Christie’s “brand” implodes
The crises swirling around New Jersey Governor Chris Christie are likely to have several legal and political consquences, but there’s one consequence now, no matter how he emerges legally: the collapse of his political brand.
The montage of newspaper covers above tell the story. When have we seen such a rapid implosion of a brand? To be sure, we’ve seen the sex scandals that obliterated careers or made them punch lines. But there seem three in particular that aren’t quite the same in details, but have the same feel of a sudden collapse of a carefully nurtured image — nurtured by a politician’s aides and sustained by a cooperative media narrative:
1. Former Democratic Senator John Edwards: For all his talk, he turned out to be a blatant liar and the example of someone who’s photo literally deserves to be in the dictionary under the word “hypocrite.” He betrayed his wife, staff and so many followers who believed in him.
2. Texas Gov. Rick Perry: He came racing into the national Republican Party Presidential sweepstakes billed as a major contender, charismatic, a great campaigner and fizzled so badly that his support collapsed like a rickety fence in Texas during a tornado. His (in)famous brain freeze during a debate with the word “Oops” obliterated his imagery on the national scene.
3. Former Colorado Senator Gary Hart: considered a non-Kennedy Kennedy by many Dems, he seemed to be gathering steam in his 1988 Presidential run until he defied the media to follow him around and see if he wasn’t loyal to his staff. The media caught him with Donna Rice and he was political history. I consider this collapse the biggest parallel. It didn’t involve allegations of corruption or abuse of power. But Hart had been soaring as an up and coming Democrat, the camera loved him and he seemed to be someone destined for either the White House or a great cabinet job. He withdrew from the race, then re-entered later — and got four percent of the vote in New Hampshire. Hart went on to have a highly distinguished career as a professor, writer, author, commentator and public speaker. But the image he had when he was a rising star was gone.
What do all three of these have in common? All three politicos had personas that were created by their actions as politicians, their political positioning, their staff, and a media that covered what they saw and how people perceived these leaders. But, in the end, it turned out that the perception radically changed and they were redefined in the public mind.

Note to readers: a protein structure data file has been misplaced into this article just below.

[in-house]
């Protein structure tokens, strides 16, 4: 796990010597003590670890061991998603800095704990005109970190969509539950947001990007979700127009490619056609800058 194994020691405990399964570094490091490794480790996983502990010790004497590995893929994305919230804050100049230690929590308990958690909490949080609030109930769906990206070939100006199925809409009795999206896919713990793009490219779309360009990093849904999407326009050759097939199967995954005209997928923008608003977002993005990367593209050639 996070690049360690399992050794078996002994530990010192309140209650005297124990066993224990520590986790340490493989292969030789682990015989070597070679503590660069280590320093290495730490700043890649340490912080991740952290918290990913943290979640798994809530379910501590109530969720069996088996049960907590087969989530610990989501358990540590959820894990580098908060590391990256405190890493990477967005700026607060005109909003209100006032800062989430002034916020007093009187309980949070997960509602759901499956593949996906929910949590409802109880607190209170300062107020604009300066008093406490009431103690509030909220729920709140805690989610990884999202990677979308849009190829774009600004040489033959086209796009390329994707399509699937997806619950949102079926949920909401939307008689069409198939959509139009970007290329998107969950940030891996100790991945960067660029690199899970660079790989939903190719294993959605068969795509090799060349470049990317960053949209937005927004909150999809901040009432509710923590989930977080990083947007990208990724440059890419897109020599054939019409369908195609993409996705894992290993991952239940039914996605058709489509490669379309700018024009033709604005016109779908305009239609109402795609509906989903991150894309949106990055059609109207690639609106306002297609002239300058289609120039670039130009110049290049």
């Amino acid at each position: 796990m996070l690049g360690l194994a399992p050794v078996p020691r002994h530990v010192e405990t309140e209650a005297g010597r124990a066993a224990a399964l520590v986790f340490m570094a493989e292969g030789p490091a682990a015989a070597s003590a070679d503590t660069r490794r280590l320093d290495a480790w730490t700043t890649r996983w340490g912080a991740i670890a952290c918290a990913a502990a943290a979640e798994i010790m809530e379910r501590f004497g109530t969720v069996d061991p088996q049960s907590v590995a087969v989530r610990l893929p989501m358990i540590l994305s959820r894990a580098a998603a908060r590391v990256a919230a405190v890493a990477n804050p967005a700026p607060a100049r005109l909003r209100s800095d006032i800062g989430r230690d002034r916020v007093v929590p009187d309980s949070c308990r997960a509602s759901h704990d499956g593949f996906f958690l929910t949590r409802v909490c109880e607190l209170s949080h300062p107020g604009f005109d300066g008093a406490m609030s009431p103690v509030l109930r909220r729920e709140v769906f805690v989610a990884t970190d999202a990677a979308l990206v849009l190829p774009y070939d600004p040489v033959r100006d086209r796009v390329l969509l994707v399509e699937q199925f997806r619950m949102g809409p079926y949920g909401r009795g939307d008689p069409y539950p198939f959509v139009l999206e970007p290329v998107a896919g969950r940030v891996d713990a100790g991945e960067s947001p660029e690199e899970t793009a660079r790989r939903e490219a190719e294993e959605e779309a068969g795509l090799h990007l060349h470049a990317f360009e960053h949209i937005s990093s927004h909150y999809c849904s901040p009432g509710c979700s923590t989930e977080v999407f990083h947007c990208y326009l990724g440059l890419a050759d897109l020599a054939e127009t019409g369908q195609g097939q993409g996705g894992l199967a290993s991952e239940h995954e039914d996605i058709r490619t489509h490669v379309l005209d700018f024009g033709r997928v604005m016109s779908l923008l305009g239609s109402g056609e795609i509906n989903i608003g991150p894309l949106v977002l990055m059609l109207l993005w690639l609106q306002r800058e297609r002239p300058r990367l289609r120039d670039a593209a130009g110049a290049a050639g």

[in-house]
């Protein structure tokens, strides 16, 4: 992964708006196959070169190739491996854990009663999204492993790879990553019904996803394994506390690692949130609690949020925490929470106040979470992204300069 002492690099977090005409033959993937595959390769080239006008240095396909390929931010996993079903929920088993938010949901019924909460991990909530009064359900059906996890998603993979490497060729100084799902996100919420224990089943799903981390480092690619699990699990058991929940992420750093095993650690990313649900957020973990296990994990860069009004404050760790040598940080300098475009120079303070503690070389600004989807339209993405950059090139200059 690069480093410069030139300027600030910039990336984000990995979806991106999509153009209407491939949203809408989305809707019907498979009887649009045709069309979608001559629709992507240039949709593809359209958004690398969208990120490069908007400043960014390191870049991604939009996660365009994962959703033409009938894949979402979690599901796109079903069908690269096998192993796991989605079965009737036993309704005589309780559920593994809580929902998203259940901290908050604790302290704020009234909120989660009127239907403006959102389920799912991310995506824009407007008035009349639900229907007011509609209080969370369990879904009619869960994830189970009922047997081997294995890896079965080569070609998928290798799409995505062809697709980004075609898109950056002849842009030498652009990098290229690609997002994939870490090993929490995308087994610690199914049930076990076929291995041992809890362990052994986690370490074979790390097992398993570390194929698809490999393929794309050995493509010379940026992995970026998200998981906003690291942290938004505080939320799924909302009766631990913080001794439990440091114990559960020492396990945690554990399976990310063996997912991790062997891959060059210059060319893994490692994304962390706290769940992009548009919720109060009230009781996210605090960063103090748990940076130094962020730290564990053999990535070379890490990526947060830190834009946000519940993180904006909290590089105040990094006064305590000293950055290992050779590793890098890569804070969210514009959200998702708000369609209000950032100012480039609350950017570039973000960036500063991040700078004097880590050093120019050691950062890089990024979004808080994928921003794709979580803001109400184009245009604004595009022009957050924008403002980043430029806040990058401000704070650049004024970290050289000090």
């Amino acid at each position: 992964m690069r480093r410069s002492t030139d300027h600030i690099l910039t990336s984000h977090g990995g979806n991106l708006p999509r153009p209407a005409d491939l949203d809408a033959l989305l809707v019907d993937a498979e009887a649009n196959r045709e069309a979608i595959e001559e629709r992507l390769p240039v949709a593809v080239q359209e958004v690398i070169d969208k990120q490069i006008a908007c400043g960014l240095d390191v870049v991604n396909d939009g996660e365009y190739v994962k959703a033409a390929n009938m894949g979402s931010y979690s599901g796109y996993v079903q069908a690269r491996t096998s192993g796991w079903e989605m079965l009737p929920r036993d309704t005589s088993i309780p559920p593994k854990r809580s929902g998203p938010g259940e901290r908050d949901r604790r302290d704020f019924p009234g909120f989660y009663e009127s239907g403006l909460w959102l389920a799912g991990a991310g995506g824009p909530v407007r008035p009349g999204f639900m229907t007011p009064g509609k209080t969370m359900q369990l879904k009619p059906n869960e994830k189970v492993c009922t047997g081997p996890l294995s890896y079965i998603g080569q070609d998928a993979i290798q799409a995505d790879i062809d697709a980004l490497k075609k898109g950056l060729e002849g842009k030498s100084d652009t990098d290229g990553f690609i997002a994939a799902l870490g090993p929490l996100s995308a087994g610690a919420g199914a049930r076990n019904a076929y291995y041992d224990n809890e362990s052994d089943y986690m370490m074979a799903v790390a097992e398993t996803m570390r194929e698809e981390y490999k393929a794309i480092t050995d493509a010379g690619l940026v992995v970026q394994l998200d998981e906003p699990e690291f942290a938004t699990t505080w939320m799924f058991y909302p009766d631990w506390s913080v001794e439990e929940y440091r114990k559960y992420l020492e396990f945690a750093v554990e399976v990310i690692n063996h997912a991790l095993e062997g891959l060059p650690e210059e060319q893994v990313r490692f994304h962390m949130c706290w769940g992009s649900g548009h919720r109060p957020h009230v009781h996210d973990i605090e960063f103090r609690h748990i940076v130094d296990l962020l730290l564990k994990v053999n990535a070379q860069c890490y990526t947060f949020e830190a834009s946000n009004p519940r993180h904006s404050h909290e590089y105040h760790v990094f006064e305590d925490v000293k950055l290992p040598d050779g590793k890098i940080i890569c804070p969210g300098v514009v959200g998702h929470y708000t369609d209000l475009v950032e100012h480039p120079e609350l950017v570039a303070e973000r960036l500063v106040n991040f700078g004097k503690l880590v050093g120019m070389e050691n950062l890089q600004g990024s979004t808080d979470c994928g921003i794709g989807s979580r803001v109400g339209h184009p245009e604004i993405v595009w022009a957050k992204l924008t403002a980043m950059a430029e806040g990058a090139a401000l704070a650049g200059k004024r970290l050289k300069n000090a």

Christie could theoretically survive the multi-pronged scandals that seem to have more “legs” each day. But as the old saying goes, it’s hard to get the toothpaste back in the tube and his image as a smart, effective, man-of-the-people, straight-shooter guy who didn’t play games but called it as he saw it, a hands-on manager, is gone forever.
At best, if he emerges unscathed legally, he could be perceived as a governor who didn’t have a clue what was going on with with his staff and was a hideously poor administrator. There are more questions being raised about he handled administering Hurricane Sandy relief money.
His defense so far sounds almost like “Oops.”
And news stories that are churned out on Google New aren’t positive. Just a few:
—The New York Daily News’ Mike Lupica:
No one could possibly have known at the time, when everything came to a stop on the George Washington Bridge because of a political grudge and a lie about a phony traffic study. But maybe Chris Christie’s ride to the Republican nomination for President might have gotten stopped on that bridge along with everybody else last September.
By now, you know Christie has blamed that traffic on everybody except Hillary Clinton. He said he was betrayed by members of his staff, said he was the one lied to, called staff members “stupid,” fired a couple of them.
And when he met with the media for nearly two hours one day, in a self-absorbed and rather self-pitying performance for a rough, tough guy, he wanted the whole world to believe that he was as much a victim as the people who sat on that bridge for hours because one of his staffers — Bridget Anne Kelly — had sent an email to David Wildstein of the Port Authority about how it was time for some traffic problems in Fort Lee.
Clearly, David Wildstein is trying to save himself here, his own reputation. There are a lot of people who will face subpoenas in this case and you may eventually need a program like the one that people will buy at the Super Bowl to keep track of all of them. But before Wildstein has to tell his own version of things under oath, this letter comes out.